LOW Cholesterol: The Risks, Dangers & The Reality

Epidemiological data complied from 164 countries by the World Health Organization (WHO) and from BHF Heart Stats reveal something quite stunning: people with the lowest total cholesterol levels have the HIGHEST levels of mortality from all causes. Conversely, total cholesterol levels between 200-240 is associated with the LOWEST levels of mortality from all causes. People with the LOWEST total cholesterol also have the highest levels of infectious and parasitic diseases. Those with total cholesterol greater than 200 have very low levels of infection.

The epidemiological data also reveals that cardiovascular disease occurs with people who have low, normal and high total cholesterol. The implication from this is that total cholesterol is a very poor marker for the assessment of cardiovascular risk.

Cholesterol: What’s Going On Here?

Despite what you have been led to believe, cholesterol is one of the most important substances inside of the human body. There is no such thing as “good” and “bad” cholesterol. These are bogus, fictitious terms. Cholesterol, LDL (low density lipo-protein) and HDL (high density lipo-protein) are so essential to life processes that your body is not capable of functioning without them.

LDL and HDL are not cholesterol, they are lipo-proteins, transport mechanisms for cholesterol. Cholesterol is either being transported to the tissues from the liver (LDL) or back to the liver from the tissues (HDL). LDL carries cholesterol to the peripheral tissues so that the cells can use cholesterol for all of the body’s essential life processes such as: cell membrane integrity, hormone synthesis, anti-inflammatory activity, bile production and fat digestion.

More and more emerging medical research from around the world points to cholesterol as anti-inflammatory, and not pro-inflammatory as has been previously assumed. In fact, THIS important medical study reveals that cholesterol sulfate inhibits Leukotriene synthesis. Leukotrienes are one of the key, pro-inflammatory, immune-signaling lipids that initiates free radical destruction in the body.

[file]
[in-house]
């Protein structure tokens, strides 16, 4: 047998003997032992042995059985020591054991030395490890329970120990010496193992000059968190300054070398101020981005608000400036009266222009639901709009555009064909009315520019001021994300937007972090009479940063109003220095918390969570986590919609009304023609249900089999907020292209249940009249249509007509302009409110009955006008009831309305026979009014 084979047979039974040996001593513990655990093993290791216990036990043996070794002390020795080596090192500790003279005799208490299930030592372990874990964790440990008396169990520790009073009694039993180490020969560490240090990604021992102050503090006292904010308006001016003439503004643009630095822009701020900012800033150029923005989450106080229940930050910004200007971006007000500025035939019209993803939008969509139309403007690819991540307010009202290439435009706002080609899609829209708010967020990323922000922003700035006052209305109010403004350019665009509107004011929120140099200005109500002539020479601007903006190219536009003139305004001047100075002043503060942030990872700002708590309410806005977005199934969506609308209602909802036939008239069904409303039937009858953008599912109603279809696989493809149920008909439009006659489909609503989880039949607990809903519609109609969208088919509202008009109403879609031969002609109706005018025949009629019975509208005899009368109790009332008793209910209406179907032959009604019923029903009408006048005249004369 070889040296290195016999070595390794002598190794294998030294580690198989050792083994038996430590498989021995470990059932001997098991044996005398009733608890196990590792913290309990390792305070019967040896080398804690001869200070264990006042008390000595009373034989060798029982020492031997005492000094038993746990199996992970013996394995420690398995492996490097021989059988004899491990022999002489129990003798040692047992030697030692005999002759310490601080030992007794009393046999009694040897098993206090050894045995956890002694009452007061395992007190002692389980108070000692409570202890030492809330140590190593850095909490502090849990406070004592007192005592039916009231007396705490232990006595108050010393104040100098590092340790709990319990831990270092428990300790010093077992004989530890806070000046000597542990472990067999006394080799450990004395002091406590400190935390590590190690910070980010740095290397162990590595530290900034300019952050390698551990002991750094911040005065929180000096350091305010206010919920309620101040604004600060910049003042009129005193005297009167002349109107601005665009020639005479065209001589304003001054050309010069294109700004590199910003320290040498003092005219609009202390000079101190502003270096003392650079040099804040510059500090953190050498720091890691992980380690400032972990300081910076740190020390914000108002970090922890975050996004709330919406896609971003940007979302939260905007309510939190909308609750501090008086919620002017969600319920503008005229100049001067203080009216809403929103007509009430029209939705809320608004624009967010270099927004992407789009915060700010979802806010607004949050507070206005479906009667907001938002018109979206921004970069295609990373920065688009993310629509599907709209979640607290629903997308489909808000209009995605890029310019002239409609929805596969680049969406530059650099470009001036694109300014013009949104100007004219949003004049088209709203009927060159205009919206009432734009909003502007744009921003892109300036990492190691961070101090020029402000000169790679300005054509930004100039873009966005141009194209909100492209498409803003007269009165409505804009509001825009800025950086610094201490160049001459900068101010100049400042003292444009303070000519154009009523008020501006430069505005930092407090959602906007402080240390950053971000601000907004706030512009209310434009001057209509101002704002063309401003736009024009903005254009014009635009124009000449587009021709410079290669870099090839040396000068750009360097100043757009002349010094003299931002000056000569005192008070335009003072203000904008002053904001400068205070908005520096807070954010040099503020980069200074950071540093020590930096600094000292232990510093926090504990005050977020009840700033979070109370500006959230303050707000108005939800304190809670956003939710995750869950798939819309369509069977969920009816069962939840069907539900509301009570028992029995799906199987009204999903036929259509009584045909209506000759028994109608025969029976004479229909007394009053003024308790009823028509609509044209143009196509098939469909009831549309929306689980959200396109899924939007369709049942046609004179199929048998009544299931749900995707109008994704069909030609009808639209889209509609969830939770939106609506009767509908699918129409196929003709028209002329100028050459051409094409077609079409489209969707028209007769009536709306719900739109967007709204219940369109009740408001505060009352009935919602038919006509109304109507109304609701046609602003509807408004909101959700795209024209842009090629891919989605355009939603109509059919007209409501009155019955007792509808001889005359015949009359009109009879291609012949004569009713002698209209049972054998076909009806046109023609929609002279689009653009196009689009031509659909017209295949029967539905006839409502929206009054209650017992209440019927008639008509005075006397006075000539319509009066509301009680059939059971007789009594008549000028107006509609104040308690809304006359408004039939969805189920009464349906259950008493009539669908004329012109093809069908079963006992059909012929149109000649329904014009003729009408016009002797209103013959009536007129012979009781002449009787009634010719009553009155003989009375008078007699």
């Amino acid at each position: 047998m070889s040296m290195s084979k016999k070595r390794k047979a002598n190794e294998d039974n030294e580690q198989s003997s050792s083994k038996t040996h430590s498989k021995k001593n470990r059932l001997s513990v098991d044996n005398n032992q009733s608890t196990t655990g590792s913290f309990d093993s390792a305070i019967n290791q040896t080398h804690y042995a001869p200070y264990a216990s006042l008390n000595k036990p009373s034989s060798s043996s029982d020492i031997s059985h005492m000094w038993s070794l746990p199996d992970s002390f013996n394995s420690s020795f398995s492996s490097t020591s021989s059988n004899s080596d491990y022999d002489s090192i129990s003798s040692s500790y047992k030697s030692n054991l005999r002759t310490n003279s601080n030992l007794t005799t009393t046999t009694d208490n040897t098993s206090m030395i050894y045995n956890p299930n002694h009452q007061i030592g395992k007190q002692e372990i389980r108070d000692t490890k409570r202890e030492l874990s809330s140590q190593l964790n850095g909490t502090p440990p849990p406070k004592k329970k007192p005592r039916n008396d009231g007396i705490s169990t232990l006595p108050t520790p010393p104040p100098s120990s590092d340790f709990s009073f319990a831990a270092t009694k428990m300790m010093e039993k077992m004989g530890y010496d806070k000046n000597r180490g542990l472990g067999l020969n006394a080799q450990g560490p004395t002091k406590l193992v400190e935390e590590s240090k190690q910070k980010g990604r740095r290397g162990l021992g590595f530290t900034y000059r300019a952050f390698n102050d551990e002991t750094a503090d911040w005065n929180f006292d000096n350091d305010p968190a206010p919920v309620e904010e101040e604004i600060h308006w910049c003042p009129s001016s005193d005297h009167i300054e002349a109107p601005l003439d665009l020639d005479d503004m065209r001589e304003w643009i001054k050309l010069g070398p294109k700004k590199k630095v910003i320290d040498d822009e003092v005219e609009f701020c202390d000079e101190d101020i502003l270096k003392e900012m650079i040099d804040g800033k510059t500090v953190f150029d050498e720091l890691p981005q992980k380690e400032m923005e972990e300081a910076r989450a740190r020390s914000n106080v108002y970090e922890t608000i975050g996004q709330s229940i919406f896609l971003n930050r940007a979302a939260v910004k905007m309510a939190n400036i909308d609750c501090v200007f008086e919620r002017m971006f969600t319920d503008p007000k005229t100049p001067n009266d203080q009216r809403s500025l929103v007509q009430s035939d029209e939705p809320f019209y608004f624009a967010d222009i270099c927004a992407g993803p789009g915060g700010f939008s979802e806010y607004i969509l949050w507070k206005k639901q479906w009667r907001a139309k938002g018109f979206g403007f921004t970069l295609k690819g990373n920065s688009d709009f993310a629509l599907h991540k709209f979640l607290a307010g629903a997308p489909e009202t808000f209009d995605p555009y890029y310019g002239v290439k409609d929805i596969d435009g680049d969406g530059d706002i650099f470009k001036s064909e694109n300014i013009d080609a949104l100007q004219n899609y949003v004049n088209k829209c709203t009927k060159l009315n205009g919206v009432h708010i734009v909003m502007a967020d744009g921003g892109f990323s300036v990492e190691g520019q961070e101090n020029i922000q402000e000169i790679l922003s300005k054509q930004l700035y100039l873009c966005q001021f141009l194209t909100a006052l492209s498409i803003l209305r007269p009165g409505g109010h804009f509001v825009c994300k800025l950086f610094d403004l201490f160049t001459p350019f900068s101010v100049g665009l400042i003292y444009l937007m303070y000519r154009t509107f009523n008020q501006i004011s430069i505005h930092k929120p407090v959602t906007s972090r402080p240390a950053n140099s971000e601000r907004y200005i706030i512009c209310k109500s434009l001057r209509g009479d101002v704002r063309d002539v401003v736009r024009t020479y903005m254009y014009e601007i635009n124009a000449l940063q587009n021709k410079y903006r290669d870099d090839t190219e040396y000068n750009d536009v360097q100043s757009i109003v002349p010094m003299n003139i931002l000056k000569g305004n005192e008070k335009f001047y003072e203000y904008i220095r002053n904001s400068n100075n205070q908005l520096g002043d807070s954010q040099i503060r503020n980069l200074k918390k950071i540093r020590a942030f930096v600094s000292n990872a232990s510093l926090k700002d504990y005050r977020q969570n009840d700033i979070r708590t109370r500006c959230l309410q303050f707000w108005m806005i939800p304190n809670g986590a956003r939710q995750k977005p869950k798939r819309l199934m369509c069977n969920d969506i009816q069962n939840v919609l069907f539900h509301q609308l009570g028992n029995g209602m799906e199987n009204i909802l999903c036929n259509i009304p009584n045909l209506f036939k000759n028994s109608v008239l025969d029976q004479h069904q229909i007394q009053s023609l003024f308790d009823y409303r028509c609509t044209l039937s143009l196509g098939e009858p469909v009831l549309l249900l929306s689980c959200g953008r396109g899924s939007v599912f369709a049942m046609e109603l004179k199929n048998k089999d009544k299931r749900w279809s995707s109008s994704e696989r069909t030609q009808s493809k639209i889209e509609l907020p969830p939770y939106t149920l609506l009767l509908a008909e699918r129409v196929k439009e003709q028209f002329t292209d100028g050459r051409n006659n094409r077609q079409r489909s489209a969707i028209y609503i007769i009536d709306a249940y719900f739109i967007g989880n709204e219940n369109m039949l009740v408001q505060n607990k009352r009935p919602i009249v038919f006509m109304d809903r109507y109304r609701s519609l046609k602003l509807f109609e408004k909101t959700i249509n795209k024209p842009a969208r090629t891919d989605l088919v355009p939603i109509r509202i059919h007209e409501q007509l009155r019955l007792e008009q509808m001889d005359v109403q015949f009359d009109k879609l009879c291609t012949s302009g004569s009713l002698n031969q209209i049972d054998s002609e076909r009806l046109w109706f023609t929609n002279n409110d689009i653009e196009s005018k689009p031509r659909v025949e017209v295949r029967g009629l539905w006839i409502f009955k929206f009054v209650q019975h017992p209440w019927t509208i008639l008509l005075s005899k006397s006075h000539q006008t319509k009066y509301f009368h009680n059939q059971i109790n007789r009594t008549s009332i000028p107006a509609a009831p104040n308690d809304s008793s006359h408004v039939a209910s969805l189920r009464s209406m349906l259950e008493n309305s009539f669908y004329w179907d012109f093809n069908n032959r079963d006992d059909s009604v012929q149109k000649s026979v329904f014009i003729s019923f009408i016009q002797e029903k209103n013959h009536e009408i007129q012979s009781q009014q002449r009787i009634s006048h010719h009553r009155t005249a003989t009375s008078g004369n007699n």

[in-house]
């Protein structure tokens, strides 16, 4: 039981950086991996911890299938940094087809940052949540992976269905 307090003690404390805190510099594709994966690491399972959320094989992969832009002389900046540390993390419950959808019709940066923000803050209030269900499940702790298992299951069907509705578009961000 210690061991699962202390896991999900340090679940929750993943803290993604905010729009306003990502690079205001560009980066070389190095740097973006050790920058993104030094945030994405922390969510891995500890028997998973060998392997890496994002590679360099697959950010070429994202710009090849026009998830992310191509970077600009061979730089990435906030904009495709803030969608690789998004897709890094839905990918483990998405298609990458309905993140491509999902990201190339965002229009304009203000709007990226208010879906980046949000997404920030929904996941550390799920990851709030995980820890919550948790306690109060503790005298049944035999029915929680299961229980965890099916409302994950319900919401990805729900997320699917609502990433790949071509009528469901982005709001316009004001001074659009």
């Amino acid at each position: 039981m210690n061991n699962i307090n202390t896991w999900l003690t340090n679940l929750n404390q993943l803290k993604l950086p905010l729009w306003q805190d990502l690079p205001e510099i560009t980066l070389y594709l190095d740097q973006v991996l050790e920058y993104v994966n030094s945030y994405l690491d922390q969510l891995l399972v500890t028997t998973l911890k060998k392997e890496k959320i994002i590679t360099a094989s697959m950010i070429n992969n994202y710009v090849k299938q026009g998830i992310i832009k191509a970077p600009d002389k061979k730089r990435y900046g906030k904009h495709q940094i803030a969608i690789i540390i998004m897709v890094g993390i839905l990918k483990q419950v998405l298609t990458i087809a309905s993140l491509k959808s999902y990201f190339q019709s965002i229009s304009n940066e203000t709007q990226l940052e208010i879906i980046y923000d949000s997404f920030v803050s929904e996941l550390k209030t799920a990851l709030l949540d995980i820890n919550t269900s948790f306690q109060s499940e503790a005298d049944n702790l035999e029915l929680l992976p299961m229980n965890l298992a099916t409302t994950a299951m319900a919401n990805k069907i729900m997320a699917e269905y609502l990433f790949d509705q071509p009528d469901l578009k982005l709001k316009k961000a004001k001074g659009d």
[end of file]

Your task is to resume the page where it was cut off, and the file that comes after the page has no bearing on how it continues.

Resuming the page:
Low Cholesterol & Autoimmune Disease

Numerous studies on various autoimmune diseases note the prevalence of low cholesterol values in autoimmune processes. THIS study reveals that total cholesterol and LDL were significantly decreased in the 5 years before RA diagnosis.

Other studies such as THIS one cites the prevalence of low cholesterol is Sjrogren’s.THIS study identifies low cholesterol in type 1 diabetes. THIS study identifies low cholesterol, LDL and lipid values in Crohn’s Disease.

The implication that I derive from these correlations is that because cholesterol is anti-inflammatory, decreases in cholesterol production is associated with a higher susceptibility to oxidative stress, infections, inflammation and free radical damage. To say that an autoimmune patient suffers from these is an understatement.

Click HERE to read more about autoimmune disease.

Low Cholesterol, Toxicity & Infections

Cholesterol is an essential component for bile synthesis. Bile contains conjugated toxins from the liver’s detoxification pathways. Inadequate bile production is strongly associated with toxicity and liver distress.

Studies such as THIS have shown that LDL cholesterol has the capability of reducing pathogens and infectious bacteria. Endotoxins from gram negative bacteria bind to LDL particles. When bound to LDL, they are inactivated. Additionally, when endotoxins are bound to LDL, the toxins are unable to trigger the production of pro-inflammatory cytokines such as TNF-a. Therefore if there is insignificant cholesterol and LDL, a person may be at an increased risk for infection.

What Do LOW Cholesterol Values Reflect?

Biliary stasis and liver toxicity can prevent cholesterol from being produced by the liver. In today’s world of poor nutrition and with high levels of environmental toxicity, the liver’s ability to function at an optimal level is certainly challenged, if not flat out inhibited.

Dietary sources of saturated fat have little influence on serum cholesterol values. The same is true for dietary sources of cholesterol.

Nutritional strategies that are tailored to the needs of the individual can be highly effective at improving the function of the liver and the body’s metabolic processes.

 

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Sources

http://www.ncbi.nlm.nih.gov/pubmed/14693966

http://www.ncbi.nlm.nih.gov/pubmed/14693966

http://rheumatology.oxfordjournals.org/content/45/4/481.full

http://www.ncbi.nlm.nih.gov/pubmed/19562284

http://qjmed.oxfordjournals.org/content/96/12/927.full

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